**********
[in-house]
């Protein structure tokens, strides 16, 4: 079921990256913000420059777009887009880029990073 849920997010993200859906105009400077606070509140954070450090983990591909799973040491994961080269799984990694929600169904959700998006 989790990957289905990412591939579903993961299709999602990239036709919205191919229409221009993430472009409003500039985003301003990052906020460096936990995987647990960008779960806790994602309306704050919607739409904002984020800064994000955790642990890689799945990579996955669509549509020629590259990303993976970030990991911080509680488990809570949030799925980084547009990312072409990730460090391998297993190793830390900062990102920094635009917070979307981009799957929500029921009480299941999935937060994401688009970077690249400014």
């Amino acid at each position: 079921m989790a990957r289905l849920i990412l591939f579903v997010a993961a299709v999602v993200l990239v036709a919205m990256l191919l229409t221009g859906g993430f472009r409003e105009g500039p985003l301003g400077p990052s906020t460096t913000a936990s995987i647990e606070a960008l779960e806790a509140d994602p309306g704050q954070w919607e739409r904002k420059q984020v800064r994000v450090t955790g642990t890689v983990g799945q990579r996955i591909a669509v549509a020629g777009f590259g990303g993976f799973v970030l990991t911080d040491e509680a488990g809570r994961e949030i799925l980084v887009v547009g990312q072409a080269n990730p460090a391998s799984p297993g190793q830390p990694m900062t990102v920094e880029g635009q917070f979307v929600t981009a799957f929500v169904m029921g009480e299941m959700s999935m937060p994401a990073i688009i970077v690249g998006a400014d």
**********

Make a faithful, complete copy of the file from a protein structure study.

[in-house]
């Protein structure tokens, strides 16, 4: 079921990256913000420059777009887009880029990073 849920997010993200859906105009400077606070509140954070450090983990591909799973040491994961080269799984990694929600169904959700998006 989790990957289905990412591939579903993961299709999602990239036709919205191919229409221009993430472009409003500039985003301003990052906020460096936990995987647990960008779960806790994602309306704050919607739409904002984020800064994000955790642990890689799945990579996955669509549509020629590259990303993976970030990991911080509680488990809570949030799925980084547009990312072409990730460090391998297993190793830390900062990102920094635009917070979307981009799957929500029921009480299941999935937060994401688009970077690249400014």
């Amino acid at each position: 079921m989790a990957r289905l849920i990412l591939f579903v997010a993961a299709v999602v993200l990239v036709a919205m990256l191919l229409t221009g859906g993430f472009r409003e105009g500039p985003l301003g400077p990052s906020t460096t913000a936990s995987i647990e606070a960008l779960e806790a509140d994602p309306g704050q954070w919607e739409r904002k420059q984020v800064r994000v450090t955790g642990t890689v983990g799945q990579r996955i591909a669509v549509a020629g777009f590259g990303g993976f799973v970030l990991t911080d040491e509680a488990g809570r994961e949030i799925l980084v887009v547009g990312q072409a080269n990730p460090a391998s799984p297993g190793q830390p990694m900062t990102v920094e880029g635009q917070f979307v929600t981009a799957f929500v169904m029921g009480e299941m959700s999935m937060p994401a990073i688009i970077v690249g998006a400014d």